Today’s New York Times tells us that wages should be rising, since we live in a world in which stock markets are soaring, the global economy is growing and unemployment levels are at record lows. But wages aren’t rising. For most workers around the world, wages continue to stagnate, after decades of minimal growth or decline. The implications are dire for global political stability: resentment among middle- and lower-class workers has already given rise to populist leaders in both the U.S. and parts of Europe. Unless the problem is solved, more trouble lies ahead.

Yet the world’s leading economists aren’t much help in understanding, let alone solving, the problem of stagnant wages:

It’s “the economy’s biggest mystery,” writes CNBC’s Jeff Cox.

“This is one of the big economic questions of our time,” said Ángel Talavera, lead eurozone economist at Oxford Economics in London.

“The lack of wage growth at the aggregate level despite the declines in the unemployment rate and strong job gains remains a mystery,” Joseph Song, U.S. economist at Bank of America Merrill Lynch, wrote in a note to clients.

“Economists are stumped,” writes Noah Smith in Bloomberg.

The author, retired World Bank executive Steve Denning, thinks he’s found the answer:

Previously, firms had sought to balance the needs of all the stakeholders—customers, employees, shareholders and the community. Workers were valued both as contributors to the gains that had already been made and as the creators of future growth. But once shareholder value thinking took over, workers came to be seen as expendable commodities, whose training for the future and career development were simply not their problem. No responsibility was felt to those employees who had helped create the wealth of the company. Instead, corporate raiders, who had played no role in creating that wealth, extracted much of the gains, which they then used to conduct more raids.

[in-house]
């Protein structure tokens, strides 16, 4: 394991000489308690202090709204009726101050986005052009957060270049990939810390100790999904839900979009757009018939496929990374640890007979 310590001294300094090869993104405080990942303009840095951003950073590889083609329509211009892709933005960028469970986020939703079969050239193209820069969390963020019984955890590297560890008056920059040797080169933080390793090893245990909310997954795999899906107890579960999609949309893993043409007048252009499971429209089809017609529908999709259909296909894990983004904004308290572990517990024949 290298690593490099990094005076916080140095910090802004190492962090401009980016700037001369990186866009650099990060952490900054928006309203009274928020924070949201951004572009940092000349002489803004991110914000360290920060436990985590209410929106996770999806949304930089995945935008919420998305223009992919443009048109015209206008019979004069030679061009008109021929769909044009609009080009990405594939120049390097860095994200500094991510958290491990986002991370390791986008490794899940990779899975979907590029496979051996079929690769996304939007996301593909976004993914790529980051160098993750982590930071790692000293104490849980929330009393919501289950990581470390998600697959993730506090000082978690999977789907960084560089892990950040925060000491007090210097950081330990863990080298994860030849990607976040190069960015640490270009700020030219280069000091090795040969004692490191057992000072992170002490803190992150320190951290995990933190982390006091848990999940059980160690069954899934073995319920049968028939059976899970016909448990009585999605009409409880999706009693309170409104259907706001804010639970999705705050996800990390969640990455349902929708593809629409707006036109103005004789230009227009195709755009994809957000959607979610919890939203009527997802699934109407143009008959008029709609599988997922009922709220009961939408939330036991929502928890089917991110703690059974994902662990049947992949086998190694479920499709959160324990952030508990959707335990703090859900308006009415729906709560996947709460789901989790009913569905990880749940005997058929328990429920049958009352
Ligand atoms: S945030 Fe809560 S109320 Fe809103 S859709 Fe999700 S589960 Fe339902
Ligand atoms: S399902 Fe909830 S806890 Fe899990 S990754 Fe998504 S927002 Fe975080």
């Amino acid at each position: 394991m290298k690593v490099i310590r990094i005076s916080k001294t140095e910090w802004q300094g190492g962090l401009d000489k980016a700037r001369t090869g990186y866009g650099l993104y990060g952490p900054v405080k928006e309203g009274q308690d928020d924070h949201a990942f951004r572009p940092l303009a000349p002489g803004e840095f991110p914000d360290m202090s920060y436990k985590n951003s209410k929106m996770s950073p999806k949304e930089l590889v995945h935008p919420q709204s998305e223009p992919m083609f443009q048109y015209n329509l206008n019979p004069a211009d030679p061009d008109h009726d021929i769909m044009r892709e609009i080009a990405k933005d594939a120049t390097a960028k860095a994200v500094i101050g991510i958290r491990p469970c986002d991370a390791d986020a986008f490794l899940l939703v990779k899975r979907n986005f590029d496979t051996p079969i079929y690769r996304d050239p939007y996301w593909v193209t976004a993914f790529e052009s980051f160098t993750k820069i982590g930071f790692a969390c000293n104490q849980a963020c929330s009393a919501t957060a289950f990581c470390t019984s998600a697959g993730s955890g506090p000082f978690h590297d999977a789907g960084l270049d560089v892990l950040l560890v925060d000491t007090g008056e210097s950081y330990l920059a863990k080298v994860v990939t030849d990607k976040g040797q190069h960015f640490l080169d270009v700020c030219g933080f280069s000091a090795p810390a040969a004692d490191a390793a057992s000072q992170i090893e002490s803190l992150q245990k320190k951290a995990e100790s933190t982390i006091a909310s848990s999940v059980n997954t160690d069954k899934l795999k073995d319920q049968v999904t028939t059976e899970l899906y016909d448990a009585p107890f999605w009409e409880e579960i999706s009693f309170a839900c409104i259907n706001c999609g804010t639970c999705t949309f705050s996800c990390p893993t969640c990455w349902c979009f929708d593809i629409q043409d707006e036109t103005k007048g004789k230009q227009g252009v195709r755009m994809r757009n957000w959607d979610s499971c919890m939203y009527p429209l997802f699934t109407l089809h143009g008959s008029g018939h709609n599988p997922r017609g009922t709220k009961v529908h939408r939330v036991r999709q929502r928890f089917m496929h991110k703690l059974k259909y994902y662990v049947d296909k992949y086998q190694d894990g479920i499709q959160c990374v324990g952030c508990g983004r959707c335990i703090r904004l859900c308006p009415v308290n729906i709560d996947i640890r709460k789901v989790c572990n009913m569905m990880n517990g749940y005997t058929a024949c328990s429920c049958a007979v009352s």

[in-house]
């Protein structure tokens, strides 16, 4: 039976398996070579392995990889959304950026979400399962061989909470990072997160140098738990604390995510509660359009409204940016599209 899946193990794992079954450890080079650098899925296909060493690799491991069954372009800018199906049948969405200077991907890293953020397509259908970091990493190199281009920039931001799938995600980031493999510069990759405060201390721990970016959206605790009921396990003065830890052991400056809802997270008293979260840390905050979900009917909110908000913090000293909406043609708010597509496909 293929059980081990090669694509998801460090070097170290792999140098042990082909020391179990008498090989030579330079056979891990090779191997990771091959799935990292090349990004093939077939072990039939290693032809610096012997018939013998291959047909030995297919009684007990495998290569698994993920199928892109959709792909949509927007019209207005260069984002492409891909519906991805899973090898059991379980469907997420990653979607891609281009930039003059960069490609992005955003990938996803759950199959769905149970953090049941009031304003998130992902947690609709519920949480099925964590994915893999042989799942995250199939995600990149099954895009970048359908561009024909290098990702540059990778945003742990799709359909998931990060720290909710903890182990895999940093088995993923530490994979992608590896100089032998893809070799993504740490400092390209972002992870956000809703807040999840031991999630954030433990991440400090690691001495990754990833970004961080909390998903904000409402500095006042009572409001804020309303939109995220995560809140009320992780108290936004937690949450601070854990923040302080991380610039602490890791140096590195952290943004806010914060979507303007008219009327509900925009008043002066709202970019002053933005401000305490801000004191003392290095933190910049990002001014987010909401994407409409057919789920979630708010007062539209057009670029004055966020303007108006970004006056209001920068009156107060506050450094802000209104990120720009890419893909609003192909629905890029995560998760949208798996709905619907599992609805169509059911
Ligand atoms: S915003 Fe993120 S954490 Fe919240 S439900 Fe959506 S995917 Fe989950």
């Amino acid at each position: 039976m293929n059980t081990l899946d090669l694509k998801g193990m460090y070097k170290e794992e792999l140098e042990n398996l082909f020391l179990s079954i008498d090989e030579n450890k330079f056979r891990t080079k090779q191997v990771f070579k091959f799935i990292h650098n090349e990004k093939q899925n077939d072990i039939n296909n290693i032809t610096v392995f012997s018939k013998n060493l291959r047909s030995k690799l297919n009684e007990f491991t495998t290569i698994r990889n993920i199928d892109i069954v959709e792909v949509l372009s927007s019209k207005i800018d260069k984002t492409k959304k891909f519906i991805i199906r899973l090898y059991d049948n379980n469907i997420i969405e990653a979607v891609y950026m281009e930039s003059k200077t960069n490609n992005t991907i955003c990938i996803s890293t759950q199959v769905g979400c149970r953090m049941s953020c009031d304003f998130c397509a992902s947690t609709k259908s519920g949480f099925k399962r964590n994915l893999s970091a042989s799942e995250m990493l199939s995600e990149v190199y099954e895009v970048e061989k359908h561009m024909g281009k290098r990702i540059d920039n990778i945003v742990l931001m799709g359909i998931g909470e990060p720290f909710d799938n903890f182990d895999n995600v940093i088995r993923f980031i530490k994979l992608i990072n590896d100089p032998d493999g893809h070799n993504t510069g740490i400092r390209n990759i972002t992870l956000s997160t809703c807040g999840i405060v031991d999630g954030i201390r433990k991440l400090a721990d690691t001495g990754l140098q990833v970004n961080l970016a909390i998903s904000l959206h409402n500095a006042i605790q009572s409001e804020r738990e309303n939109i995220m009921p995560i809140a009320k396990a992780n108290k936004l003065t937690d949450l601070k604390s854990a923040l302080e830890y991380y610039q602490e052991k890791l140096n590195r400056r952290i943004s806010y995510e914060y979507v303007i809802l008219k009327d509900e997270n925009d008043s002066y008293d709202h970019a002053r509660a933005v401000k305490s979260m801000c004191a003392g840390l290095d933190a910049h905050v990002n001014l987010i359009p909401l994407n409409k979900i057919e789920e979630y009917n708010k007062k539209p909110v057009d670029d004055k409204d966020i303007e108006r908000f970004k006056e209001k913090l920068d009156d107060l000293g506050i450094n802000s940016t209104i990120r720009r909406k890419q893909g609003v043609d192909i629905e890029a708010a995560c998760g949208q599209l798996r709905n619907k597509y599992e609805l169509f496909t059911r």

“Fifty years ago,” writer Lynn Stout, the late distinguished professor of corporate and business law at Cornell Law School, in her book, The Shareholder Value Myth, wrote, “if you had asked the directors or CEO of a large public company what the company’s purpose was, you might have been told the corporation had many purposes: to provide equity investors with solid returns, but also to build great products, to provide decent livelihoods for employees, and to contribute to the community and nation. The concept was to focus on long-term performance, not maximizing short-term profits.”

“All this changed in the 1980s. Economists began arguing, confidently, if incorrectly, that shareholders ‘own’ corporations and that stock price always captures a firm’s true economic value. Thus shareholders should have more power over corporate boards, and executive pay should be tied to shareholder returns. These academic arguments were embraced by activist investors seeking to buy shares, pump up price, and sell for a quick profit. They also appealed to CEOs hoping to enrich themselves by boosting share price by any means possible (including, at Enron, outright fraud). The result is today’s world, where ‘shareholder value’ is king.”

I’m not an employee of a publicly traded corporation but I do work for publicly traded corporations, and I’ve done it for the past 27 years. I have many colleagues who’ve done it longer than me. My father worked for publicly traded corporations, as did his father before him. My grandfather’s father worked for the railroad, and I’ve heard some of those stories too. So what I’m about to tell you is based on a store of human knowledge and experiences spanning more than a century:

Corporations have always been shortsighted and greedy.